Surge in requests for Facebook data from the Irish State

The number requests quadrupled in the first six months of the year

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The gardaí are increasingly using Facebook to track criminals.

The number of State requests to Facebook for information quadrupled in the first six months of the year.

That is according to new figures released by the social media website.

They show that 89 requests were made to the company between January and June of 2016.

This compares to just 20 requests that were made for the same period the year before.

Just over 65% of the 2016 requests saw some data produced, while 117 Irish user accounts were preserved.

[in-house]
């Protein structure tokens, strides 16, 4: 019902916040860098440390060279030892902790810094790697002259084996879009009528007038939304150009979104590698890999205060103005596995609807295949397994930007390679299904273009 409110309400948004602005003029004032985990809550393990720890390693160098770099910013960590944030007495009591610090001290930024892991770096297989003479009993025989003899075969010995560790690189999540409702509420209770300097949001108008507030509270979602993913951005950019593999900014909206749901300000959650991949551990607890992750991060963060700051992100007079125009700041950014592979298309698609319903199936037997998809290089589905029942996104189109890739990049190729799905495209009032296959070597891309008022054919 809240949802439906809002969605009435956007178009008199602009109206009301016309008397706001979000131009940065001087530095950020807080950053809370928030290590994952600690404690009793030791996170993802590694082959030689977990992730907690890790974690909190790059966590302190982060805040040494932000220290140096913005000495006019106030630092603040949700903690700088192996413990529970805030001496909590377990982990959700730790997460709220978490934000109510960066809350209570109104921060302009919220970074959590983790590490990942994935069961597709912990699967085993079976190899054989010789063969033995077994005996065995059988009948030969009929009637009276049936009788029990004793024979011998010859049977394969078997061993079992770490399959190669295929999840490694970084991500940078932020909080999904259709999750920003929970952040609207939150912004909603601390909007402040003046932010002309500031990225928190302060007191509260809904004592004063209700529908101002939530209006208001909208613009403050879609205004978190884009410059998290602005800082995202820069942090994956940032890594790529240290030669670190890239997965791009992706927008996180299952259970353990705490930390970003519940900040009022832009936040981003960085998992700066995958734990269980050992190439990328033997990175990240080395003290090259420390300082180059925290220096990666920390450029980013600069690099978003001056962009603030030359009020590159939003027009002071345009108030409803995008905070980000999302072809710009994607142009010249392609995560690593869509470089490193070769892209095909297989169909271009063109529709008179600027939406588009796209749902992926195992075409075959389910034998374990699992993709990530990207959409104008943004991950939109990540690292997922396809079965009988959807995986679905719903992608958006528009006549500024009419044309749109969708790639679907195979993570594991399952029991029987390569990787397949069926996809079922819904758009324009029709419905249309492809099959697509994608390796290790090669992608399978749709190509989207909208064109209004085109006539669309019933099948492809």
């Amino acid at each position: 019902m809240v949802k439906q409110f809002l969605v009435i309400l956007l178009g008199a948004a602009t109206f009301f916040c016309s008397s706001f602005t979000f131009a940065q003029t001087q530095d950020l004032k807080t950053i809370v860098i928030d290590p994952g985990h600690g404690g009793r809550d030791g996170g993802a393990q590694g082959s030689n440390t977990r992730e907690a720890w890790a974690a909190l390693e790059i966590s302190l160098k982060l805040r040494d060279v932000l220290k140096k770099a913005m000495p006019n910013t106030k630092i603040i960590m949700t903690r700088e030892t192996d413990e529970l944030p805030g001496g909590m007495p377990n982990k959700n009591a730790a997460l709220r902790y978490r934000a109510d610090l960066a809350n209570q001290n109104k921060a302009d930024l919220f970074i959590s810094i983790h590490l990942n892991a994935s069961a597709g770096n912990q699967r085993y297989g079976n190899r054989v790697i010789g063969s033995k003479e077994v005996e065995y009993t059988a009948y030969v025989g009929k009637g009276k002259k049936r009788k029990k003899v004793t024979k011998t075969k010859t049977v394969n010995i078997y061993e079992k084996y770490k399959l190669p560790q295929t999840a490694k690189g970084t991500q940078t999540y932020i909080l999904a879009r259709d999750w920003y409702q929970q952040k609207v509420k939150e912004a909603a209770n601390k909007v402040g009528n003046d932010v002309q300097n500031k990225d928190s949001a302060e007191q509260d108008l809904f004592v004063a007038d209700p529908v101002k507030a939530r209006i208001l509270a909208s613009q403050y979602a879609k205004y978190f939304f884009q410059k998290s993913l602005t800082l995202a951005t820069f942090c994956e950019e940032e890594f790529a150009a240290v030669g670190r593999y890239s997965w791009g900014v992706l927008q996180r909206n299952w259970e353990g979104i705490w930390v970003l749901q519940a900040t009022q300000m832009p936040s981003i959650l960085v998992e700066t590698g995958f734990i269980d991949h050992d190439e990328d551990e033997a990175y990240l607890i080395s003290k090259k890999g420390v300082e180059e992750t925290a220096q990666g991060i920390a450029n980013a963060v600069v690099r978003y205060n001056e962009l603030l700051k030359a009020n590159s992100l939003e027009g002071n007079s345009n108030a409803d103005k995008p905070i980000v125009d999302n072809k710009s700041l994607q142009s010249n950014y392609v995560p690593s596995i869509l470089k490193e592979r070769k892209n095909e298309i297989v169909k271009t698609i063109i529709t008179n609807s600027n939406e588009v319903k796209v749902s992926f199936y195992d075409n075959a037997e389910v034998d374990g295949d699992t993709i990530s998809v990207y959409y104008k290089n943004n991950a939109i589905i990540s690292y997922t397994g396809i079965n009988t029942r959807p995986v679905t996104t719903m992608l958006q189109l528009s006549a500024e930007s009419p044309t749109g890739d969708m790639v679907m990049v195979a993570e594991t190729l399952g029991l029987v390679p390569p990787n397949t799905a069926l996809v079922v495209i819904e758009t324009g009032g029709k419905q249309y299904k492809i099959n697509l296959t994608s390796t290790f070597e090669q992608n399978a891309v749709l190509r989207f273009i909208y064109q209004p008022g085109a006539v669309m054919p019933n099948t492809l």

A preserved account is when Facebook is asked to keep account records in connection with official criminal investigations for 90 days, pending a receipt of a formal legal process.

In a statement, Facebook says: "We respond to valid requests relating to criminal cases.

"Each and every request we receive is checked for legal sufficiency and we reject or require greater specificity on requests that are overly broad or vague."

The vast majority of these requests relate to criminal cases, such as robberies or kidnappings.

While Facebook adds that, in many of these cases, the government in question is requesting basic subscriber information - such as name and length of service.

Requests may also ask for IP address logs or account content.